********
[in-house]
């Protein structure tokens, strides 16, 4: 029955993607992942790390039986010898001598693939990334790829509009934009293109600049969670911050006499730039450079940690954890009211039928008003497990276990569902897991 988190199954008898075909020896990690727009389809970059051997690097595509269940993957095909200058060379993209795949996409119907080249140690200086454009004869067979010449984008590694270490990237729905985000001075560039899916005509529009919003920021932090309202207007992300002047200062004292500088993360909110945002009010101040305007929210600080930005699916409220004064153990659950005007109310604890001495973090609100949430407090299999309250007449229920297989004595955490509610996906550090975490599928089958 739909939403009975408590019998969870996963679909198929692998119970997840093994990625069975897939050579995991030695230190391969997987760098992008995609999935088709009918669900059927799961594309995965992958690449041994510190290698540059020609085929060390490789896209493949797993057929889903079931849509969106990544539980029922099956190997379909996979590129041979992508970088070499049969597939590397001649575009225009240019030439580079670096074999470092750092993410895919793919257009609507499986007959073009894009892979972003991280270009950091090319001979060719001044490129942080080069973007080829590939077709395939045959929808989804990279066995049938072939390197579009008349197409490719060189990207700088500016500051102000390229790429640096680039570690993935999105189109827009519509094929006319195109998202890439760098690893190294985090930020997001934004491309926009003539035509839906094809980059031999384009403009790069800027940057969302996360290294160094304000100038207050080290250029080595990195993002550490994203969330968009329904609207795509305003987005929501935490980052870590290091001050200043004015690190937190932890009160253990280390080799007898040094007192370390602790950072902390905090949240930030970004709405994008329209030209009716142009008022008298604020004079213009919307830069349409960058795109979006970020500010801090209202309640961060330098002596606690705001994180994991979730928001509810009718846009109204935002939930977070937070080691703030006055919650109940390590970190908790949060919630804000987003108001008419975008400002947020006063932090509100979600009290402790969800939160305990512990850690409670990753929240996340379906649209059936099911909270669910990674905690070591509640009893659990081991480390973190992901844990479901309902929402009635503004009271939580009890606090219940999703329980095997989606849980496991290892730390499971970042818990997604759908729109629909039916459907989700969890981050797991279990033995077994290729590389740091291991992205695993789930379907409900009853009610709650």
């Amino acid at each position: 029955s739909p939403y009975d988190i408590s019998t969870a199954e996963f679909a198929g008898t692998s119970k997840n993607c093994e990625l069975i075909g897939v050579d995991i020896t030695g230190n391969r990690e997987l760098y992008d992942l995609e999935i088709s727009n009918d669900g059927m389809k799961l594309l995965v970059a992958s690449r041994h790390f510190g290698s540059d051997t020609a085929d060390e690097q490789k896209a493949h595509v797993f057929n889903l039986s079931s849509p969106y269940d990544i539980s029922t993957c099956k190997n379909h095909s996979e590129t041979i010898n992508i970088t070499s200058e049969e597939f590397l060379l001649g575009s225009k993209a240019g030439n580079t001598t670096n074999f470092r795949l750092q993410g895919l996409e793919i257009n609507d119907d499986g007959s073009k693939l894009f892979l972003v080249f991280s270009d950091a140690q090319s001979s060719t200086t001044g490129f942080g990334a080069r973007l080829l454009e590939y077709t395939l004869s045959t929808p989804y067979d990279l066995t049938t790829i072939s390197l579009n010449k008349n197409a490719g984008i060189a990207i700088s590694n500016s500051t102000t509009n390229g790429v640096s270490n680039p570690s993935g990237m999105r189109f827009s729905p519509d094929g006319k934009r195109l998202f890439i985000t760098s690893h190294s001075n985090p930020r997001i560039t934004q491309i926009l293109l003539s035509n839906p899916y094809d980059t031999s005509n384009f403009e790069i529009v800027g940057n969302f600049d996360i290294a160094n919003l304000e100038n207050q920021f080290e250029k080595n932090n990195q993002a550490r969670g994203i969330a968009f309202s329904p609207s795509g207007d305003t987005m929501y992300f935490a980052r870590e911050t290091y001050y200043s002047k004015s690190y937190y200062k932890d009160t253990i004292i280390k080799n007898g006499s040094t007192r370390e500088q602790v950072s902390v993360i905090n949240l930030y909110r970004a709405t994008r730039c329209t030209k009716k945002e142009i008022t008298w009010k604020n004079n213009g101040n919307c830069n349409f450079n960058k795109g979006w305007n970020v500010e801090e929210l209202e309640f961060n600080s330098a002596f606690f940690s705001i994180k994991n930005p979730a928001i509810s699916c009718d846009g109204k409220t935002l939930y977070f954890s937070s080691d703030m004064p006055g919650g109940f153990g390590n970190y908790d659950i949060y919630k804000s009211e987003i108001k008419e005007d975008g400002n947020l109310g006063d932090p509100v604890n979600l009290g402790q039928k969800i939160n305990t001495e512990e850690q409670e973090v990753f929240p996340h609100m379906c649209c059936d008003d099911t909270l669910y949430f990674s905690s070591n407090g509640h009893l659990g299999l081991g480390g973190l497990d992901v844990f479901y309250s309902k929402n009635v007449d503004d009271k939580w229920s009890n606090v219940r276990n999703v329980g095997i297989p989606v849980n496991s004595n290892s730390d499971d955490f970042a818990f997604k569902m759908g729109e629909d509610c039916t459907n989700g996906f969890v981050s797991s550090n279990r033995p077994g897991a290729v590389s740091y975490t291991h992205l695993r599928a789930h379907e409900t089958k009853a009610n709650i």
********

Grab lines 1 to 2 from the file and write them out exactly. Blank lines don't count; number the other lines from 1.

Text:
[in-house]
């Protein structure tokens, strides 16, 4: 029955993607992942790390039986010898001598693939990334790829509009934009293109600049969670911050006499730039450079940690954890009211039928008003497990276990569902897991 988190199954008898075909020896990690727009389809970059051997690097595509269940993957095909200058060379993209795949996409119907080249140690200086454009004869067979010449984008590694270490990237729905985000001075560039899916005509529009919003920021932090309202207007992300002047200062004292500088993360909110945002009010101040305007929210600080930005699916409220004064153990659950005007109310604890001495973090609100949430407090299999309250007449229920297989004595955490509610996906550090975490599928089958 739909939403009975408590019998969870996963679909198929692998119970997840093994990625069975897939050579995991030695230190391969997987760098992008995609999935088709009918669900059927799961594309995965992958690449041994510190290698540059020609085929060390490789896209493949797993057929889903079931849509969106990544539980029922099956190997379909996979590129041979992508970088070499049969597939590397001649575009225009240019030439580079670096074999470092750092993410895919793919257009609507499986007959073009894009892979972003991280270009950091090319001979060719001044490129942080080069973007080829590939077709395939045959929808989804990279066995049938072939390197579009008349197409490719060189990207700088500016500051102000390229790429640096680039570690993935999105189109827009519509094929006319195109998202890439760098690893190294985090930020997001934004491309926009003539035509839906094809980059031999384009403009790069800027940057969302996360290294160094304000100038207050080290250029080595990195993002550490994203969330968009329904609207795509305003987005929501935490980052870590290091001050200043004015690190937190932890009160253990280390080799007898040094007192370390602790950072902390905090949240930030970004709405994008329209030209009716142009008022008298604020004079213009919307830069349409960058795109979006970020500010801090209202309640961060330098002596606690705001994180994991979730928001509810009718846009109204935002939930977070937070080691703030006055919650109940390590970190908790949060919630804000987003108001008419975008400002947020006063932090509100979600009290402790969800939160305990512990850690409670990753929240996340379906649209059936099911909270669910990674905690070591509640009893659990081991480390973190992901844990479901309902929402009635503004009271939580009890606090219940999703329980095997989606849980496991290892730390499971970042818990997604759908729109629909039916459907989700969890981050797991279990033995077994290729590389740091291991992205695993789930379907409900009853009610709650």